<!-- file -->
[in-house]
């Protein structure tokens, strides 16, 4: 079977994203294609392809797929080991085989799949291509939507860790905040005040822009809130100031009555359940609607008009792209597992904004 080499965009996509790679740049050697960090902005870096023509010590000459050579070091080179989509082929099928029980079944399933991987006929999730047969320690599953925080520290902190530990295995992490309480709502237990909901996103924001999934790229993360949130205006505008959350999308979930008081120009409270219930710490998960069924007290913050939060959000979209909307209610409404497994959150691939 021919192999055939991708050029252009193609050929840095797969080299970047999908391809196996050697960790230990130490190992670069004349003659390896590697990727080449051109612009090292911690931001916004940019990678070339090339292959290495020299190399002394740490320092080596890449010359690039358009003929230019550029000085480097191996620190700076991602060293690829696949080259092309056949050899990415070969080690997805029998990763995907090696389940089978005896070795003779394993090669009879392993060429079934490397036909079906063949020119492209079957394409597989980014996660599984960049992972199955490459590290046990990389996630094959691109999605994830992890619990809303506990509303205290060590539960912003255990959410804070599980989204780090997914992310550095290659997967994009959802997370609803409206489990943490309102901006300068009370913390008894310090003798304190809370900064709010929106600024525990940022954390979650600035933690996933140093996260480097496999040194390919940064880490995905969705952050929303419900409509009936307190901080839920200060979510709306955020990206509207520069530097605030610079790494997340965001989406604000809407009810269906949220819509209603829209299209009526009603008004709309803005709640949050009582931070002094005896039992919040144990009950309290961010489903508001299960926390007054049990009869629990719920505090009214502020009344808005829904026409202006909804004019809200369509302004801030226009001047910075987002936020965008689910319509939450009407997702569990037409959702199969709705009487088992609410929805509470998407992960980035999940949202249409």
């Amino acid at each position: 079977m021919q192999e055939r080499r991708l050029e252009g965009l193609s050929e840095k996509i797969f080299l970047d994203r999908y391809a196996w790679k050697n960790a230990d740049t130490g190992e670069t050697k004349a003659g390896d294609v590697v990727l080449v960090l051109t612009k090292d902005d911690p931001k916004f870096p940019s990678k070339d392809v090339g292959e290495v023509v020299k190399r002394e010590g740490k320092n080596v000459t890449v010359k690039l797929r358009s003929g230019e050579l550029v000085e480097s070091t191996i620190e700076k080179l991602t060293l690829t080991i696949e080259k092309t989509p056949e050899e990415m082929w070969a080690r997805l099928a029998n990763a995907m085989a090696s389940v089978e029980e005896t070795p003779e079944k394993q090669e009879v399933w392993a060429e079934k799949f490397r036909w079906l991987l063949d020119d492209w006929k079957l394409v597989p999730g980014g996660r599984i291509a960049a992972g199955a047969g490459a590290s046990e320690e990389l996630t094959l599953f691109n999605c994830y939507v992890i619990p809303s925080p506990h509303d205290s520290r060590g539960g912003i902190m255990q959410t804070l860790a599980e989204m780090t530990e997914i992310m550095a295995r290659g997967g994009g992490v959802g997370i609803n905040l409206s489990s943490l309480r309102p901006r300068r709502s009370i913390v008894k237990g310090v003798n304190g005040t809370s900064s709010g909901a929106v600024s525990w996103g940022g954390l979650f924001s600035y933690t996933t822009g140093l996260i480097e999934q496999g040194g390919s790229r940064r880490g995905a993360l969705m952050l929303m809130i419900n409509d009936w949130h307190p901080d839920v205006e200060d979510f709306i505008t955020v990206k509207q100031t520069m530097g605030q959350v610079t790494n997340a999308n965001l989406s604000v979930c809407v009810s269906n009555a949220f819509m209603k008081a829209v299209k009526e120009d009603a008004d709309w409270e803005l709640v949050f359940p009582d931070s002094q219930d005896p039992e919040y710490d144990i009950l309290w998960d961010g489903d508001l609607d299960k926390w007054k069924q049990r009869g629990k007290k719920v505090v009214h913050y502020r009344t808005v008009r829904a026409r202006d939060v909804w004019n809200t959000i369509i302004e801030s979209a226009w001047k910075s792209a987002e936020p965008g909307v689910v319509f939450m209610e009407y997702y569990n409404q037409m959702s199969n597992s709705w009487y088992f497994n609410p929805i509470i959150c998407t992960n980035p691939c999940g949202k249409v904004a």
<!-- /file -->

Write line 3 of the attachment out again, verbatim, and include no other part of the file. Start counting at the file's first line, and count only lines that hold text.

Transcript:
């Amino acid at each position: 079977m021919q192999e055939r080499r991708l050029e252009g965009l193609s050929e840095k996509i797969f080299l970047d994203r999908y391809a196996w790679k050697n960790a230990d740049t130490g190992e670069t050697k004349a003659g390896d294609v590697v990727l080449v960090l051109t612009k090292d902005d911690p931001k916004f870096p940019s990678k070339d392809v090339g292959e290495v023509v020299k190399r002394e010590g740490k320092n080596v000459t890449v010359k690039l797929r358009s003929g230019e050579l550029v000085e480097s070091t191996i620190e700076k080179l991602t060293l690829t080991i696949e080259k092309t989509p056949e050899e990415m082929w070969a080690r997805l099928a029998n990763a995907m085989a090696s389940v089978e029980e005896t070795p003779e079944k394993q090669e009879v399933w392993a060429e079934k799949f490397r036909w079906l991987l063949d020119d492209w006929k079957l394409v597989p999730g980014g996660r599984i291509a960049a992972g199955a047969g490459a590290s046990e320690e990389l996630t094959l599953f691109n999605c994830y939507v992890i619990p809303s925080p506990h509303d205290s520290r060590g539960g912003i902190m255990q959410t804070l860790a599980e989204m780090t530990e997914i992310m550095a295995r290659g997967g994009g992490v959802g997370i609803n905040l409206s489990s943490l309480r309102p901006r300068r709502s009370i913390v008894k237990g310090v003798n304190g005040t809370s900064s709010g909901a929106v600024s525990w996103g940022g954390l979650f924001s600035y933690t996933t822009g140093l996260i480097e999934q496999g040194g390919s790229r940064r880490g995905a993360l969705m952050l929303m809130i419900n409509d009936w949130h307190p901080d839920v205006e200060d979510f709306i505008t955020v990206k509207q100031t520069m530097g605030q959350v610079t790494n997340a999308n965001l989406s604000v979930c809407v009810s269906n009555a949220f819509m209603k008081a829209v299209k009526e120009d009603a008004d709309w409270e803005l709640v949050f359940p009582d931070s002094q219930d005896p039992e919040y710490d144990i009950l309290w998960d961010g489903d508001l609607d299960k926390w007054k069924q049990r009869g629990k007290k719920v505090v009214h913050y502020r009344t808005v008009r829904a026409r202006d939060v909804w004019n809200t959000i369509i302004e801030s979209a226009w001047k910075s792209a987002e936020p965008g909307v689910v319509f939450m209610e009407y997702y569990n409404q037409m959702s199969n597992s709705w009487y088992f497994n609410p929805i509470i959150c998407t992960n980035p691939c999940g949202k249409v904004a």